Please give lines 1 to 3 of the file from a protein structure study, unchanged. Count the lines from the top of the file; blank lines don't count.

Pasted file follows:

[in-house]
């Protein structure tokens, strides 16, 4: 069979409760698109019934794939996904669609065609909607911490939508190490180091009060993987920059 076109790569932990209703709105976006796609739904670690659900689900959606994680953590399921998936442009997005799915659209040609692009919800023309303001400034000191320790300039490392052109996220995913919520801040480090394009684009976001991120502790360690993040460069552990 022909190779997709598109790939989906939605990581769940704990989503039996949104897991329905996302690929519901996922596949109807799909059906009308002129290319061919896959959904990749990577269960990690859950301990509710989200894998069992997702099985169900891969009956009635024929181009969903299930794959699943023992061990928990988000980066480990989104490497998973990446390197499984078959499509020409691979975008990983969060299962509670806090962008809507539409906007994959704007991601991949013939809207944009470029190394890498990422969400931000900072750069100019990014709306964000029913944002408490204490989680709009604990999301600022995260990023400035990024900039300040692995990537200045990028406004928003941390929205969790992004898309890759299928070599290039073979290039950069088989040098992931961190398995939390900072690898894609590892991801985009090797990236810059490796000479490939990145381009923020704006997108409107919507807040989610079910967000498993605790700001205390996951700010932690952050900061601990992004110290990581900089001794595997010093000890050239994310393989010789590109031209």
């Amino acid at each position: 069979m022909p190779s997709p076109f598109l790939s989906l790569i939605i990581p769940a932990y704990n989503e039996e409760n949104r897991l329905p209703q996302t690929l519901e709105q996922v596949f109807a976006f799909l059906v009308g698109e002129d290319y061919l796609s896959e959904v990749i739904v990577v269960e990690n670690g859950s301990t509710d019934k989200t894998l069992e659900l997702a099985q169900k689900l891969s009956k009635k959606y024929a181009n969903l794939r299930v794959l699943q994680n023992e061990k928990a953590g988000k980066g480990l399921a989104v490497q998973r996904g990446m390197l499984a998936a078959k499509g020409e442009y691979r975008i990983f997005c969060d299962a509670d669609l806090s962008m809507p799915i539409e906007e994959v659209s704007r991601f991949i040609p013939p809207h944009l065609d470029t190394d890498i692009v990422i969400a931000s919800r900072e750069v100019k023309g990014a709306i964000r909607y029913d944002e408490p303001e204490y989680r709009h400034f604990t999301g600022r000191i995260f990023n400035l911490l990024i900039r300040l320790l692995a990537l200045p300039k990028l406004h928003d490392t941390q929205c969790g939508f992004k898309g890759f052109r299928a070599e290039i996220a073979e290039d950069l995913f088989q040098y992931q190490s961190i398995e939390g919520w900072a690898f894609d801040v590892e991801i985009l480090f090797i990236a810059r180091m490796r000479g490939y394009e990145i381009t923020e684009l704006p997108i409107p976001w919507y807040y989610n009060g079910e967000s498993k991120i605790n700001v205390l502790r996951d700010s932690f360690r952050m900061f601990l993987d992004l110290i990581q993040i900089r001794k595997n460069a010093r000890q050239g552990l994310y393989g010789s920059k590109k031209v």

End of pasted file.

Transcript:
[in-house]
């Protein structure tokens, strides 16, 4: 069979409760698109019934794939996904669609065609909607911490939508190490180091009060993987920059 076109790569932990209703709105976006796609739904670690659900689900959606994680953590399921998936442009997005799915659209040609692009919800023309303001400034000191320790300039490392052109996220995913919520801040480090394009684009976001991120502790360690993040460069552990 022909190779997709598109790939989906939605990581769940704990989503039996949104897991329905996302690929519901996922596949109807799909059906009308002129290319061919896959959904990749990577269960990690859950301990509710989200894998069992997702099985169900891969009956009635024929181009969903299930794959699943023992061990928990988000980066480990989104490497998973990446390197499984078959499509020409691979975008990983969060299962509670806090962008809507539409906007994959704007991601991949013939809207944009470029190394890498990422969400931000900072750069100019990014709306964000029913944002408490204490989680709009604990999301600022995260990023400035990024900039300040692995990537200045990028406004928003941390929205969790992004898309890759299928070599290039073979290039950069088989040098992931961190398995939390900072690898894609590892991801985009090797990236810059490796000479490939990145381009923020704006997108409107919507807040989610079910967000498993605790700001205390996951700010932690952050900061601990992004110290990581900089001794595997010093000890050239994310393989010789590109031209």
């Amino acid at each position: 069979m022909p190779s997709p076109f598109l790939s989906l790569i939605i990581p769940a932990y704990n989503e039996e409760n949104r897991l329905p209703q996302t690929l519901e709105q996922v596949f109807a976006f799909l059906v009308g698109e002129d290319y061919l796609s896959e959904v990749i739904v990577v269960e990690n670690g859950s301990t509710d019934k989200t894998l069992e659900l997702a099985q169900k689900l891969s009956k009635k959606y024929a181009n969903l794939r299930v794959l699943q994680n023992e061990k928990a953590g988000k980066g480990l399921a989104v490497q998973r996904g990446m390197l499984a998936a078959k499509g020409e442009y691979r975008i990983f997005c969060d299962a509670d669609l806090s962008m809507p799915i539409e906007e994959v659209s704007r991601f991949i040609p013939p809207h944009l065609d470029t190394d890498i692009v990422i969400a931000s919800r900072e750069v100019k023309g990014a709306i964000r909607y029913d944002e408490p303001e204490y989680r709009h400034f604990t999301g600022r000191i995260f990023n400035l911490l990024i900039r300040l320790l692995a990537l200045p300039k990028l406004h928003d490392t941390q929205c969790g939508f992004k898309g890759f052109r299928a070599e290039i996220a073979e290039d950069l995913f088989q040098y992931q190490s961190i398995e939390g919520w900072a690898f894609d801040v590892e991801i985009l480090f090797i990236a810059r180091m490796r000479g490939y394009e990145i381009t923020e684009l704006p997108i409107p976001w919507y807040y989610n009060g079910e967000s498993k991120i605790n700001v205390l502790r996951d700010s932690f360690r952050m900061f601990l993987d992004l110290i990581q993040i900089r001794k595997n460069a010093r000890q050239g552990l994310y393989g010789s920059k590109k031209v």